Israel/Palestine: The Politics of a Two-State Solution

  • Israel/Palestine and the Politics of a Two-State Solution
  • When Peace Fails: Lessons from Belfast for the Middle East

Tuesday, November 27, 2012

Gaza: Winners and Losers

Eight days of fighting or rather mutual bombardments between Gaza and Israel changed little. Apparently the fighting began because Hamas decided to violate the unwritten rules and not only be more permissive of another jihadist organizations attacking Israel from the Strip but make some attacks of its own. In an election campaign this was intolerable for Israel and Jerusalem decided to respond by a targeted killing of the Al-Kassem Brigades (Hamas's military wing) commander Ahmed Jabari. This in turn provoked Hamas into responding with an all-out barrage of rockets and missiles including the long-range Iranian Fajr missile. This resulted in Israel responding by bombing suspected rocket storage sites and other Hamas military targets as well as tunnels used by smugglers.  

The main results are that Jabari left his position as commander possibly sooner than he expected, but in the manner that he anticipated, and that Israeli Defense Minister Ehud Barak decided to take another break from politics, this time possibly a final one. Hamas was not able to decisively intimidate Israel and vice versa. In fact, Prime Minister Benjamin Netanyahu may conclude from this that the response from Iran's allies to an Israeli attack on Iranian nuclear facilities would be tolerable. 

Here is APN analyst Yossi Alpher's summary of the winners and losers.

A majority of the Israeli public, (article is in Hebrew) by an almost two to one margin, was disappointed by an early Israeli ceasefire and wanted an invasion of Gaza by the IDF. Expect these voters to vote for the Israeli Right in January--for Likud Beitenu, National Union, and the Jewish Home parties. The use of moderate force never seems to benefit centrist Israeli politicians because it simply demonstrates that there is no military solution to Israel's Arab problem and much of the Israeli public refuses to accept this and so supports those parties that promise the use of even greater force. In the February 2009 elections it was Kadima that lost out. Now it is Barak and Netanyahu. Barak split from Labor to form his own faction as so many military politicians have in the past ranging from Sharon in 1976 and 2005, Dayan in 1980, and Weizman in 1981. Barak probably expected to end up in the Likud, but with it moving further to the Right, this was impossible. So Barak returns to the private sector to make large speaking, consulting and influence peddling fees. Having served in all the top positions in government for which he is qualified (PM, defense, foreign, interior) he is forced with the choice of either stepping down in the future to take lesser posts or retiring permanently. Rabin gave him a precedent for stepping down to be defense minister after having served as prime minister, but any lower might be considered to be beneath his dignity. Netanyahu has been left isolated in the Likud as the settler representatives of the Radical Right triumphed in internal Likud elections to win the realistic seats. Gone are Benny Begin and Dan Meridor.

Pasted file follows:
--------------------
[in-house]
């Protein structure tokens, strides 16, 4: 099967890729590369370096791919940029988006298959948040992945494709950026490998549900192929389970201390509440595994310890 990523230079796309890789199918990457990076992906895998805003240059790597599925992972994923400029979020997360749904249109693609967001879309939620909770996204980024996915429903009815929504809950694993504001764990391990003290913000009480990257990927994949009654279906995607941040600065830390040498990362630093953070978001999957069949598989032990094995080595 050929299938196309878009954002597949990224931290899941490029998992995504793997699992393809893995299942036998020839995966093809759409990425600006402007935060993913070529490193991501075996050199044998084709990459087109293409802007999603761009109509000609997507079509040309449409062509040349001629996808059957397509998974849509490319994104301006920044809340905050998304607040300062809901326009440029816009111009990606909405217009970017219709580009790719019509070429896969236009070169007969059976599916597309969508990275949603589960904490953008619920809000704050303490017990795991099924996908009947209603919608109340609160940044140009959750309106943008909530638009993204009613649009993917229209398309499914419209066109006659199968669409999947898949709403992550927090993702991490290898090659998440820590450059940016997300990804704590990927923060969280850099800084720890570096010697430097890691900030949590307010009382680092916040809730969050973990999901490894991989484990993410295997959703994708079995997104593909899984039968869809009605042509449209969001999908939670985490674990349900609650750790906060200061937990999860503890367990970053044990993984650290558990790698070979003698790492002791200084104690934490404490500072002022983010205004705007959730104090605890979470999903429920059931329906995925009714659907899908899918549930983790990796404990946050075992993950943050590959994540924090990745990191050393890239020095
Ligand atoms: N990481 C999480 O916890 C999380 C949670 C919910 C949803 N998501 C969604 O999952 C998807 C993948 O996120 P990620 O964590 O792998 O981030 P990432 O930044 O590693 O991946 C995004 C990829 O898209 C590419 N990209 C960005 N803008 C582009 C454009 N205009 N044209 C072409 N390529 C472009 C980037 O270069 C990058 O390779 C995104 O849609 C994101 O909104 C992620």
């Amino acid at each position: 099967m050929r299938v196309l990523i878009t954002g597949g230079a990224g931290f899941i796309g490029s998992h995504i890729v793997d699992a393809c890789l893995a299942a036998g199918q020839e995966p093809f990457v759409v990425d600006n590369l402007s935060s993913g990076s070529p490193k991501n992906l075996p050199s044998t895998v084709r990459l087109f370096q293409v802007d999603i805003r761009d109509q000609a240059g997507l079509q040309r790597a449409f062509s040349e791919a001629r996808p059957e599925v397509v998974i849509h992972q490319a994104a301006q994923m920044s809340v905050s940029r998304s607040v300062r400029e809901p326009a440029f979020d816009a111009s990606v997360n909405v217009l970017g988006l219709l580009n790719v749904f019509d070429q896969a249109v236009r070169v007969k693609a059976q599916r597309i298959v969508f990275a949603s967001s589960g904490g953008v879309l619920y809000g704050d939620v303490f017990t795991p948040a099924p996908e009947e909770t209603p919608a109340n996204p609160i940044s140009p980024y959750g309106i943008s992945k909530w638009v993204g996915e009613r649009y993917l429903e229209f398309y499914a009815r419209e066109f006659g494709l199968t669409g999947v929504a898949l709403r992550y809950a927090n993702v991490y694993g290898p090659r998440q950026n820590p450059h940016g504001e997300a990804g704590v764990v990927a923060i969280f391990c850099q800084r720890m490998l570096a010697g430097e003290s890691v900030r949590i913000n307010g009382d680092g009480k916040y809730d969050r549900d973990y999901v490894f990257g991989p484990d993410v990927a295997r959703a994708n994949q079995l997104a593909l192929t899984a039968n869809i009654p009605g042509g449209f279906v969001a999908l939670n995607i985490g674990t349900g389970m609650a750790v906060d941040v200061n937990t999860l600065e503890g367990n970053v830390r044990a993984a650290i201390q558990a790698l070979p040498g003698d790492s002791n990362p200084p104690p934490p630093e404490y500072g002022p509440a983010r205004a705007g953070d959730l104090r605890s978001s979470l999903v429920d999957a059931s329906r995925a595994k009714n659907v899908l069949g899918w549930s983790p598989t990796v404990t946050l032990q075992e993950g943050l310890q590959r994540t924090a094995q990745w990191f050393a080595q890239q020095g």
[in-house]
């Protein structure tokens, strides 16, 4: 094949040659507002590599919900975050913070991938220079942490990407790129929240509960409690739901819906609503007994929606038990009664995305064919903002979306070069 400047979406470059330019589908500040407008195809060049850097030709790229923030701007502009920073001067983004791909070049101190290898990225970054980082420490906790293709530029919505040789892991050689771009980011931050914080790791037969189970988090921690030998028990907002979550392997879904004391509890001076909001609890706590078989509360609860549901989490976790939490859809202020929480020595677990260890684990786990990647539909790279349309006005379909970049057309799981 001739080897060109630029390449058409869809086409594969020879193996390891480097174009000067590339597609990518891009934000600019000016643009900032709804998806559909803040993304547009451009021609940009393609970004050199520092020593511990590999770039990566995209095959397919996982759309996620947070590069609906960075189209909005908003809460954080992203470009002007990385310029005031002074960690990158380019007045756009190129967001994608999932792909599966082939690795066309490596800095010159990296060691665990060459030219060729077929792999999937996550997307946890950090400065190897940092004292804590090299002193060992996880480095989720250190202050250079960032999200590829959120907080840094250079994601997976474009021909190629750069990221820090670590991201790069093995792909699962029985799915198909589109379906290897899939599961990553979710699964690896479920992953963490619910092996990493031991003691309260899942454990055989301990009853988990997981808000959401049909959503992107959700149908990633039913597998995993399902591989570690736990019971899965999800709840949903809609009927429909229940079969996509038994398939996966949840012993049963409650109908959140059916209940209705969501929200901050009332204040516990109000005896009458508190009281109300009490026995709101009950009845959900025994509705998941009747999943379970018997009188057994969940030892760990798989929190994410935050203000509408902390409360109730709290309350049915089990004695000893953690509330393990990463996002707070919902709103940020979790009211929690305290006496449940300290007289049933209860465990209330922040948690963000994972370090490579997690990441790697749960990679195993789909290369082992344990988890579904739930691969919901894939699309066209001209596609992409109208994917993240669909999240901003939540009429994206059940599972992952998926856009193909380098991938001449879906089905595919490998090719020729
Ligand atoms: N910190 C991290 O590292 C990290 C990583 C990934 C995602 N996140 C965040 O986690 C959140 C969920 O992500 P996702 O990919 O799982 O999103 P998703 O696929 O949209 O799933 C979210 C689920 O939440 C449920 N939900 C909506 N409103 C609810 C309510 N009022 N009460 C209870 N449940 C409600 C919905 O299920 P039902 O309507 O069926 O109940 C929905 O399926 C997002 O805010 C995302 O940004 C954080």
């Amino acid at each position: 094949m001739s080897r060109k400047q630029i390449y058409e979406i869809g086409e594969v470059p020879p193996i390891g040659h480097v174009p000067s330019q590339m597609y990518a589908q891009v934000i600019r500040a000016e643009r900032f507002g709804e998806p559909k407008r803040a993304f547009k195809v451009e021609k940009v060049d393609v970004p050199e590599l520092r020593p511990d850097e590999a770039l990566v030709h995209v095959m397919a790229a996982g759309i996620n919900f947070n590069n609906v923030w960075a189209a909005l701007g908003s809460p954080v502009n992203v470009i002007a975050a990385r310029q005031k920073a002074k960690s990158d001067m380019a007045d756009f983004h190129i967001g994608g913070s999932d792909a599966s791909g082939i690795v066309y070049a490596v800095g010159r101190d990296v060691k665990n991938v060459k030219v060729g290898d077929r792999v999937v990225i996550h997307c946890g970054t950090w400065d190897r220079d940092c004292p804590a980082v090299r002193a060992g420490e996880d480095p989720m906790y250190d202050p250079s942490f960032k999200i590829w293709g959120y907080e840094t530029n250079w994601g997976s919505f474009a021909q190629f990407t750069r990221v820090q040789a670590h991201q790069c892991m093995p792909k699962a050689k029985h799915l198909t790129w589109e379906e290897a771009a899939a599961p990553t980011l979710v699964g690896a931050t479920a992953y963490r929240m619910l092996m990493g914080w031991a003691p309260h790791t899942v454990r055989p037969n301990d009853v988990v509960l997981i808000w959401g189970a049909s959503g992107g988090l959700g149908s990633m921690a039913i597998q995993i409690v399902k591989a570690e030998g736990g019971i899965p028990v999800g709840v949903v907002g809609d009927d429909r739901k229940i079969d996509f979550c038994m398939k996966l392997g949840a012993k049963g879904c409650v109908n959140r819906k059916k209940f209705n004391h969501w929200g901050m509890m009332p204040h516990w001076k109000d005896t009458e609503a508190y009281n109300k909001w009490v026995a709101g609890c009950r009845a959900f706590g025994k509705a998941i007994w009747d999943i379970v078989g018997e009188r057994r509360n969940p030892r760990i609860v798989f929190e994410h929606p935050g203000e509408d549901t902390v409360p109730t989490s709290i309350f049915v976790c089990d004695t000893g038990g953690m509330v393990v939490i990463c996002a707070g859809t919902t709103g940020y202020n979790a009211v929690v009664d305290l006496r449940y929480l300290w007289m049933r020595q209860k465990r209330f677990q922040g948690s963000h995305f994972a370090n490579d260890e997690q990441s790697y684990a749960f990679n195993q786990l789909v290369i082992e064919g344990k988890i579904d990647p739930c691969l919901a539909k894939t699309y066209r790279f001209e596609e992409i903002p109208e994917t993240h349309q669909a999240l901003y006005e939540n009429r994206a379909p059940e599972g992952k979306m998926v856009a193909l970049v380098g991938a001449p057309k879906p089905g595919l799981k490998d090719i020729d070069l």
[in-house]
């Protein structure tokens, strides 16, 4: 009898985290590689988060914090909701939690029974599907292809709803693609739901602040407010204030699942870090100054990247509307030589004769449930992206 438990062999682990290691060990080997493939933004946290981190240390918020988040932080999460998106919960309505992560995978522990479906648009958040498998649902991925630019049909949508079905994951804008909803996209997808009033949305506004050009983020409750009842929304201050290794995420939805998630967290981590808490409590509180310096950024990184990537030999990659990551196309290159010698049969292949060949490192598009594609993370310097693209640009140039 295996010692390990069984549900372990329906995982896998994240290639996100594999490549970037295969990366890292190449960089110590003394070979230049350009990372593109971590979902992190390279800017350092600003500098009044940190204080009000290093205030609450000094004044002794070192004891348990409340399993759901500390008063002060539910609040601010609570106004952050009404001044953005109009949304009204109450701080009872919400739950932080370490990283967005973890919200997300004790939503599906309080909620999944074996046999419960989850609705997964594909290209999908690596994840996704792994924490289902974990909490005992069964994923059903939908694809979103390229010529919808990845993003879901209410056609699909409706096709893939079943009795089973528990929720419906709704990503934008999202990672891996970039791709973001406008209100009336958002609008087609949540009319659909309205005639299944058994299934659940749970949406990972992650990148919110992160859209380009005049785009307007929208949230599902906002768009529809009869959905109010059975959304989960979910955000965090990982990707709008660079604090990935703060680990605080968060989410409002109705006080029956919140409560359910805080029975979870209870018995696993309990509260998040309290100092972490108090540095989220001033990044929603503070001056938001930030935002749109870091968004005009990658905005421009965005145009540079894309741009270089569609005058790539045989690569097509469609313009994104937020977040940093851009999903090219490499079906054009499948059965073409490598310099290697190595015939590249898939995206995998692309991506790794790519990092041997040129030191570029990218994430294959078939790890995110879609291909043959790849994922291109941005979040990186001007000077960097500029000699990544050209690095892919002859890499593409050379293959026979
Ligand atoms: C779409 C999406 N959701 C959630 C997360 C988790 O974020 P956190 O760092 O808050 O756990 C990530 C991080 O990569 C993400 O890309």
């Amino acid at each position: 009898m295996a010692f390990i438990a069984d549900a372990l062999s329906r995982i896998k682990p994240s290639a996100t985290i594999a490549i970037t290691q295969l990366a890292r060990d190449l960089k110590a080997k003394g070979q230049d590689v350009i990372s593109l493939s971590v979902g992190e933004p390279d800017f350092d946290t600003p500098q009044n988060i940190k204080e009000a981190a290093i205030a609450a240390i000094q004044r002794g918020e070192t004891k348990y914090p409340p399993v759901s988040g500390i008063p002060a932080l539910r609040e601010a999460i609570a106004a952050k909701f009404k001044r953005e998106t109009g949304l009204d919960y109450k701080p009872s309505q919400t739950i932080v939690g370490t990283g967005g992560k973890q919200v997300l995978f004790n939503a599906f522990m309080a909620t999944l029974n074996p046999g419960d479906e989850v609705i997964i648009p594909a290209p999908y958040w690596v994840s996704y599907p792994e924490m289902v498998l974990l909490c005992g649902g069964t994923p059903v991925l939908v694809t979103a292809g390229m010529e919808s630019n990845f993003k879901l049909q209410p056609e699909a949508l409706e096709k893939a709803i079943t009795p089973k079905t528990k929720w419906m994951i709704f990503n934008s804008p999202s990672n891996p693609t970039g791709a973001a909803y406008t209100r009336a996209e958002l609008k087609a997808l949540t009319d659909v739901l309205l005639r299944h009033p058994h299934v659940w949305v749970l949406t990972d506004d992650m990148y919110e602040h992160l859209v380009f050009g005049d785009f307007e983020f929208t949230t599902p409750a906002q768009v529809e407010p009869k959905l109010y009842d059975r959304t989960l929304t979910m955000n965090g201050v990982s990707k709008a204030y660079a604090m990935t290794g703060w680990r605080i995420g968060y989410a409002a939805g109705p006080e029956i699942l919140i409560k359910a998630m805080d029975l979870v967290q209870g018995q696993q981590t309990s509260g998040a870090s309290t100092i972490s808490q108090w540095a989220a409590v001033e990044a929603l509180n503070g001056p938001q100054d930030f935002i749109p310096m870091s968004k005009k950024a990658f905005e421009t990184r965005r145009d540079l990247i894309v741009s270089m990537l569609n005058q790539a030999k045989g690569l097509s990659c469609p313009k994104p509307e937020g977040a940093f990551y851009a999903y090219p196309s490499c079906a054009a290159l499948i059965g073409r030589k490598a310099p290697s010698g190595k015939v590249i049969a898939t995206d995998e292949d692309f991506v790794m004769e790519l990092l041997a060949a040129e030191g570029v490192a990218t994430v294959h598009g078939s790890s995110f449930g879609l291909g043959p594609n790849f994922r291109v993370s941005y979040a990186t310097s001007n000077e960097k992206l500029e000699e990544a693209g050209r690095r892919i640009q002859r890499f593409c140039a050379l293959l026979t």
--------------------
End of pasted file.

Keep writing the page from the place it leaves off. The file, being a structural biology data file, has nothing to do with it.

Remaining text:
What next? Don't expect much action in Gaza in the next few months as Israel goes to the polls on January 22 and then has to form a new government from the resulting parties. (Here is the latest Ma'ariv poll in English.)  If Netanyahu really does plan to attack Iran he will keep things quiet with Hamas and Hezbollah, but if he is merely bluffing or trying to maneuver the U.S. military to do Israel's job for it, he will probably come down heavily on Hamas for any ceasefire violations once his new coalition is established after the elections. Hamas will probably attempt to rebuild and benefit from its new status of respectability in the Arab world.

I would like to congratulate Stratfor for their free analysis of the war to those getting their weekly free articles and to American for Peace Now's News Nosh daily compilation of the Hebrew press in Israel.


Thursday, November 15, 2012

Will Sinn Fein and the DUP slim away a few UUP MLAs?

Liam Clarke reported on a study done by the Belfast Telegraph in which present voting trends were projected on to a future Stormont assembly with only five or four seats per Westminster constituency rather than the present six. He reported that the UUP would be the biggest loser--reduced to only nine seats from its present 16. This is only one seat ahead of Alliance at present. If the UUP drops down to nine seats it will lose its second minister and be reduced to a single minister on the Executive like Alliance and the SDLP.

Alliance would not lose any seats because its members are all among the top four in each of its Greater Belfast constituencies. All the other parties would lose, but none to the same extent as the UUP.  The big loss would occur in the reduction from six to five seats and not from five to four. This is because the party now has many marginal seats scattered around the province, as opposed to Alliance, the SDLP and Sinn Fein who have their seats concentrated in a few geographic areas. The UUP has multiple seats--two each--in only two constituencies: Strangford and Upper Bann (David Trimble's old seat).